Japan may allow some of its contributions to the international side of the Khmer Rouge Tribunal to be used to pay salaries of striking workers on the cash-strapped Cambodian side of the court.
The announcement comes a day after about 200 Cambodian staff at the U.N.-backed court walked off the job after not being paid since May. A tribunal spokesman said Tuesday the striking staff has yet to return to work.
The Cambodian side of the court, short by nearly $3 million in funding, has been dealing with allegations of mismanagement, corruption and kickbacks since its inception in 2006.
"Japan might allow the Cambodian side to use some of its $3 million contribution to the U.N. side," said Cambodian spokesman Ek Tha. "This is to ensure the operation of the [tribunal] without any suspension."
He made the comments following talks between Cabinet Minister Sok An and Japanese Ambassador Kumamaru Yuji. Japanese officials have not yet publicly commented on the news.
The tribunal was set up to prosecute the top leaders of the Khmer Rouge regime, which is blamed for the deaths of nearly two million Cambodians during its bloody, four-year rule in the late 1970s.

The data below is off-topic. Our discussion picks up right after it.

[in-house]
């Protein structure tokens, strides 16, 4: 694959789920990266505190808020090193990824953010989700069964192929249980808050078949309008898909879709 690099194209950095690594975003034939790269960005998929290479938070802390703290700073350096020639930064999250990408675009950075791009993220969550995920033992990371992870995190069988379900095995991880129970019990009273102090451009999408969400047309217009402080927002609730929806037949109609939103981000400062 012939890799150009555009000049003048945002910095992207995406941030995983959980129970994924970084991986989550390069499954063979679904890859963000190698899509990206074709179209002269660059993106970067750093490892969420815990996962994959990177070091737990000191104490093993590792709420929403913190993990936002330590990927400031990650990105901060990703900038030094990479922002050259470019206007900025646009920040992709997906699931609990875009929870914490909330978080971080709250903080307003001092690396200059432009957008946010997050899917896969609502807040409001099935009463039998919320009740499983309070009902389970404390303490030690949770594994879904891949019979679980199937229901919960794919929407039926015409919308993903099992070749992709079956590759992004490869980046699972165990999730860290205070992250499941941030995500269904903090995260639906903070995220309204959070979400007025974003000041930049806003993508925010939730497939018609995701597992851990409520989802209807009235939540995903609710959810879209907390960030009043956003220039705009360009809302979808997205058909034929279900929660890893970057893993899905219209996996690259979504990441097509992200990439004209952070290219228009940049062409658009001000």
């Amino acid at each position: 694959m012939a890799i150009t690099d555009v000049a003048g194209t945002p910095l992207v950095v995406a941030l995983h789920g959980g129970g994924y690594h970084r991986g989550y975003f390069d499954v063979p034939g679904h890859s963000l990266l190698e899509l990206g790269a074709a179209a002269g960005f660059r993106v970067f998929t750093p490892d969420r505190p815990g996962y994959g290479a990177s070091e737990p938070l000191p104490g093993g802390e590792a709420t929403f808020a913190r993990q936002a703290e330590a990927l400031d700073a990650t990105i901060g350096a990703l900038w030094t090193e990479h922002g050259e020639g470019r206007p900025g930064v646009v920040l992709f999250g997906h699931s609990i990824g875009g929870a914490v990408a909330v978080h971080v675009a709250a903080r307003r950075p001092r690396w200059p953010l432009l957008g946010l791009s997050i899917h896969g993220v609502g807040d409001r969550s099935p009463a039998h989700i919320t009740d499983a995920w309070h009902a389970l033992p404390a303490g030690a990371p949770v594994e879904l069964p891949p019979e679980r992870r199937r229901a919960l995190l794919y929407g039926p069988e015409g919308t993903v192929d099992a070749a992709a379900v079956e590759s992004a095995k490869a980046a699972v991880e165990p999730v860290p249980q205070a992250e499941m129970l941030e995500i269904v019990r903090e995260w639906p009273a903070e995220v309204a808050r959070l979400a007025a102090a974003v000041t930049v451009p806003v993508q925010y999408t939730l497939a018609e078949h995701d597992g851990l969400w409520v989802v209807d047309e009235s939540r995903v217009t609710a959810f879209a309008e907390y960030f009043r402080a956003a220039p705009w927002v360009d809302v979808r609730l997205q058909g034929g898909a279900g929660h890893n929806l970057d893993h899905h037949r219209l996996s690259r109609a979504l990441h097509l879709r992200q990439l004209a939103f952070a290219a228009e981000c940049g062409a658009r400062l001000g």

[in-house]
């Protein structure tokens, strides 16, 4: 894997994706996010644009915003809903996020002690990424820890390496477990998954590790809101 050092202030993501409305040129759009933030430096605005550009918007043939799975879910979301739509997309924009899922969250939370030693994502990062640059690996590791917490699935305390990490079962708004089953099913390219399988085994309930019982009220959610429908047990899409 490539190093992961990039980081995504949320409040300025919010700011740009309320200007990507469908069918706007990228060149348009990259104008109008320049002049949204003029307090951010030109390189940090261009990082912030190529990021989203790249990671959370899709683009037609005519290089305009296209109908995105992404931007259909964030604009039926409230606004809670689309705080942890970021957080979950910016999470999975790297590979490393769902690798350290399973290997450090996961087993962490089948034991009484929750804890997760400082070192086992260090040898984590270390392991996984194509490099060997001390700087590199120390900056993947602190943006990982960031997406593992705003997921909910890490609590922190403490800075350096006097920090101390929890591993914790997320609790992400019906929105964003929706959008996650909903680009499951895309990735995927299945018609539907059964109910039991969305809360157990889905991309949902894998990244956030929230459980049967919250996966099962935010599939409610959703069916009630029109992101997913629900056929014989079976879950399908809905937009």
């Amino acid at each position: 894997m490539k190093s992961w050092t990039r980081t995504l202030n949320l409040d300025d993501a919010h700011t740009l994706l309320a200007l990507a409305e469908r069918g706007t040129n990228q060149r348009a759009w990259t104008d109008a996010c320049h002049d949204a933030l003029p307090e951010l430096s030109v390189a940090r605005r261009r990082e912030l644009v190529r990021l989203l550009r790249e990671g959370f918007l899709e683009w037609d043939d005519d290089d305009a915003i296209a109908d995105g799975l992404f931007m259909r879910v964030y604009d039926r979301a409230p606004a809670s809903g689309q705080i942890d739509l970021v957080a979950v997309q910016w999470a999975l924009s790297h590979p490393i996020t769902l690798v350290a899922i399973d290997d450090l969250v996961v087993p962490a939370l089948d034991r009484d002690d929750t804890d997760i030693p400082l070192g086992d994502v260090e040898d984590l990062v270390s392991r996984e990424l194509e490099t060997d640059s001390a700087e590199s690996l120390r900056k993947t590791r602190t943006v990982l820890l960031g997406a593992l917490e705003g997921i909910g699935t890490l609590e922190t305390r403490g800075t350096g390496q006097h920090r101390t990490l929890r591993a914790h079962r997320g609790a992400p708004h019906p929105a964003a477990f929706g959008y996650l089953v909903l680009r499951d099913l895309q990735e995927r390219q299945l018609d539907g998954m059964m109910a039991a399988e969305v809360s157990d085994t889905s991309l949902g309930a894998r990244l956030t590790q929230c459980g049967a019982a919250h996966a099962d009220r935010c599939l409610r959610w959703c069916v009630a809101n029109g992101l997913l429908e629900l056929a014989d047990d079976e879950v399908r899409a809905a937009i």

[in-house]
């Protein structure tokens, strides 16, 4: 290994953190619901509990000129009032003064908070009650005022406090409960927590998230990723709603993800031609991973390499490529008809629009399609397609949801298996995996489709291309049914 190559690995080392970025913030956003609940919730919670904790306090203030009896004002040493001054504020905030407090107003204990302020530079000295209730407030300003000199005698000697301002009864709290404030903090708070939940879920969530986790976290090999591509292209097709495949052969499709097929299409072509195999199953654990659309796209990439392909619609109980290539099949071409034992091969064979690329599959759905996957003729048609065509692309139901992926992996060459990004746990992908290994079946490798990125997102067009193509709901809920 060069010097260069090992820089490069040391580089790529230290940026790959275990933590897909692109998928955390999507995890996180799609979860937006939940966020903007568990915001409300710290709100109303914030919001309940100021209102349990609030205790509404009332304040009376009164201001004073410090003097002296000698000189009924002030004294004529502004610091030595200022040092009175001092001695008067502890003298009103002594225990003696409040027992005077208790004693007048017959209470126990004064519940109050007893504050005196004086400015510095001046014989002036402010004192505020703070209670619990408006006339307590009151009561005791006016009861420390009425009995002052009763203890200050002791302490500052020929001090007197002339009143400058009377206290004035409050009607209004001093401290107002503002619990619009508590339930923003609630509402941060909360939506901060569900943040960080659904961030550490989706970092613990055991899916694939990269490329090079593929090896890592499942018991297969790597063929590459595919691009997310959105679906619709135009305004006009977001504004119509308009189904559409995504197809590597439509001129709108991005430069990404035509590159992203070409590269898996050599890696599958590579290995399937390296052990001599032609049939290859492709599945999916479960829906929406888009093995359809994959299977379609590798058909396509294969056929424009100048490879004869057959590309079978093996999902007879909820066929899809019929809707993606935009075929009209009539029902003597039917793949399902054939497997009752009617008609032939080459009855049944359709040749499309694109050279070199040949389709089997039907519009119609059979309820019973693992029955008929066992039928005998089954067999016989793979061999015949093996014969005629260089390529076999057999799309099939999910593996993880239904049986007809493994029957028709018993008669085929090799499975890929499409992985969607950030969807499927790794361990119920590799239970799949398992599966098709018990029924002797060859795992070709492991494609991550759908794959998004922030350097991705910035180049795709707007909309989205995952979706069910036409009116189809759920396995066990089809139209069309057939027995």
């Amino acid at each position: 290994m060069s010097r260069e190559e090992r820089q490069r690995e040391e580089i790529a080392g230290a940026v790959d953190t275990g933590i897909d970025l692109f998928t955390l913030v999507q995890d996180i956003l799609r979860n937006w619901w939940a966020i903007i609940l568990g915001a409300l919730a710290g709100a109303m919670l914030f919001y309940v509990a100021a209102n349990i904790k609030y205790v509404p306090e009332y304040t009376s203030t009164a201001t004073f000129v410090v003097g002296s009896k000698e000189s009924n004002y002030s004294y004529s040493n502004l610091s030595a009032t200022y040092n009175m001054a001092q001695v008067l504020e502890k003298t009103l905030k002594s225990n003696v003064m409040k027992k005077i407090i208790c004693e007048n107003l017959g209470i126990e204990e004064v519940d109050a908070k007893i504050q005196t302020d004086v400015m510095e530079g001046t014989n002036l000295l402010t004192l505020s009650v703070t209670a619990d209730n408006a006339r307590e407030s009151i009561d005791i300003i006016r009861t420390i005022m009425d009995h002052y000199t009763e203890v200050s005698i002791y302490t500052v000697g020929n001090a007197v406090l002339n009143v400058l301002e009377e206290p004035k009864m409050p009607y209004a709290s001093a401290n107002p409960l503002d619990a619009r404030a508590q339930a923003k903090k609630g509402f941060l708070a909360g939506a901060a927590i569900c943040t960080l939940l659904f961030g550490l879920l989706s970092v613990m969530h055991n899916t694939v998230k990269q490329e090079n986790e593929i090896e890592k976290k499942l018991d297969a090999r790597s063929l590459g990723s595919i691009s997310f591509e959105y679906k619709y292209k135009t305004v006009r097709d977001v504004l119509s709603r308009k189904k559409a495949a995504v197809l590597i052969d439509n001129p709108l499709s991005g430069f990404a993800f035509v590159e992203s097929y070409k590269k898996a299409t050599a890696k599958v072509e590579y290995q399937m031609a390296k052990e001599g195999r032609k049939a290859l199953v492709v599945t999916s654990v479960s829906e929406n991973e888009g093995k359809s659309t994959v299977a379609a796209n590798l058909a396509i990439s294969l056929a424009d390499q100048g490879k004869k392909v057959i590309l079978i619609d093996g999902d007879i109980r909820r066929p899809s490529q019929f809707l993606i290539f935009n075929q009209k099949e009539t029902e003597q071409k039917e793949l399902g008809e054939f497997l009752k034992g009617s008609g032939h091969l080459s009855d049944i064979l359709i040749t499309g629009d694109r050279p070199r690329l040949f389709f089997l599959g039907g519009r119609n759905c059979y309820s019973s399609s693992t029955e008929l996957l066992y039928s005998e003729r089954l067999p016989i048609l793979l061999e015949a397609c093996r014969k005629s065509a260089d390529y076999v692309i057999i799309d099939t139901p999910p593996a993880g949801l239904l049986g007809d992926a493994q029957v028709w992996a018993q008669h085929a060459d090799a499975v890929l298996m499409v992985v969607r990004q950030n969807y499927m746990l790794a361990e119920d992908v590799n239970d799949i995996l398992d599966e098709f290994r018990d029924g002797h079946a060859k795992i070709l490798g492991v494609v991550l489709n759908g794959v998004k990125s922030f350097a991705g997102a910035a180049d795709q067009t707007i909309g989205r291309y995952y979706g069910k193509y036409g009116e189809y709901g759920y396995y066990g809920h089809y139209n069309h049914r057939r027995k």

The court has handed down only one conviction, and the advanced age of the remaining defendants has cast doubt on prospects of finishing its job while they are still alive, or able to participate in their trials for war crimes, genocide and crimes against humanity.
Nuon Chea and Khieu Samphan, both in their 80s, are the only senior Khmer Rouge leaders alive and considered fit to stand trial. They deny the charges. The group's leader, Pol Pot, died in 1998, and co-founder Ieng Sary died earlier this year.
Former Khmer Rouge prison chief Kaing Guek Eav, better known as "Duch," was sentenced last year to life in prison for his role in killing more than 14,000 people while running the Tuol Sleng torture and execution center in Phnom Penh.
This report was produced in collaboration with VOA Khmer service.